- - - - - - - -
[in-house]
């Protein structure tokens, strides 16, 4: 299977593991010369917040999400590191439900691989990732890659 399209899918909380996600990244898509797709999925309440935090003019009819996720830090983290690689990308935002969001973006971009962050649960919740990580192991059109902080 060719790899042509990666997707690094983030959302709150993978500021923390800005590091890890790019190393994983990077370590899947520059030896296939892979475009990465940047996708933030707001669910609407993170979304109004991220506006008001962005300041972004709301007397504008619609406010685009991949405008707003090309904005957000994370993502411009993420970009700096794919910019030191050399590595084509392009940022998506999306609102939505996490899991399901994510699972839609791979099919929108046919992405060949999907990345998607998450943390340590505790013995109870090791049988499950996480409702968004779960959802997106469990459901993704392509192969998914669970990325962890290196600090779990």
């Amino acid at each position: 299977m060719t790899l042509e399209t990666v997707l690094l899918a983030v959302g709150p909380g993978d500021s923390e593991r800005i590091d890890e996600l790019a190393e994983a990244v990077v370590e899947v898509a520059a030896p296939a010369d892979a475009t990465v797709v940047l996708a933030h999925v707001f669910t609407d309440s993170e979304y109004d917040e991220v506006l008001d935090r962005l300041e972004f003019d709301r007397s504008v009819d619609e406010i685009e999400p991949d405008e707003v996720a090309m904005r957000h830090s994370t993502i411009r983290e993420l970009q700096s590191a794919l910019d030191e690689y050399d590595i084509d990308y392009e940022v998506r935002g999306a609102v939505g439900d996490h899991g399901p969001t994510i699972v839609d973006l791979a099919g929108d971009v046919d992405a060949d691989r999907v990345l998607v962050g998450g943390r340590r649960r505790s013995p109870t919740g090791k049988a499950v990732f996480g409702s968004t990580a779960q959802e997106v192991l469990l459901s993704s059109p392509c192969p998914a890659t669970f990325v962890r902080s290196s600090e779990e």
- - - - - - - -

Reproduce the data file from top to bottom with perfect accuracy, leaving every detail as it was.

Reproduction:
[in-house]
């Protein structure tokens, strides 16, 4: 299977593991010369917040999400590191439900691989990732890659 399209899918909380996600990244898509797709999925309440935090003019009819996720830090983290690689990308935002969001973006971009962050649960919740990580192991059109902080 060719790899042509990666997707690094983030959302709150993978500021923390800005590091890890790019190393994983990077370590899947520059030896296939892979475009990465940047996708933030707001669910609407993170979304109004991220506006008001962005300041972004709301007397504008619609406010685009991949405008707003090309904005957000994370993502411009993420970009700096794919910019030191050399590595084509392009940022998506999306609102939505996490899991399901994510699972839609791979099919929108046919992405060949999907990345998607998450943390340590505790013995109870090791049988499950996480409702968004779960959802997106469990459901993704392509192969998914669970990325962890290196600090779990």
């Amino acid at each position: 299977m060719t790899l042509e399209t990666v997707l690094l899918a983030v959302g709150p909380g993978d500021s923390e593991r800005i590091d890890e996600l790019a190393e994983a990244v990077v370590e899947v898509a520059a030896p296939a010369d892979a475009t990465v797709v940047l996708a933030h999925v707001f669910t609407d309440s993170e979304y109004d917040e991220v506006l008001d935090r962005l300041e972004f003019d709301r007397s504008v009819d619609e406010i685009e999400p991949d405008e707003v996720a090309m904005r957000h830090s994370t993502i411009r983290e993420l970009q700096s590191a794919l910019d030191e690689y050399d590595i084509d990308y392009e940022v998506r935002g999306a609102v939505g439900d996490h899991g399901p969001t994510i699972v839609d973006l791979a099919g929108d971009v046919d992405a060949d691989r999907v990345l998607v962050g998450g943390r340590r649960r505790s013995p109870t919740g090791k049988a499950v990732f996480g409702s968004t990580a779960q959802e997106v192991l469990l459901s993704s059109p392509c192969p998914a890659t669970f990325v962890r902080s290196s600090e779990e």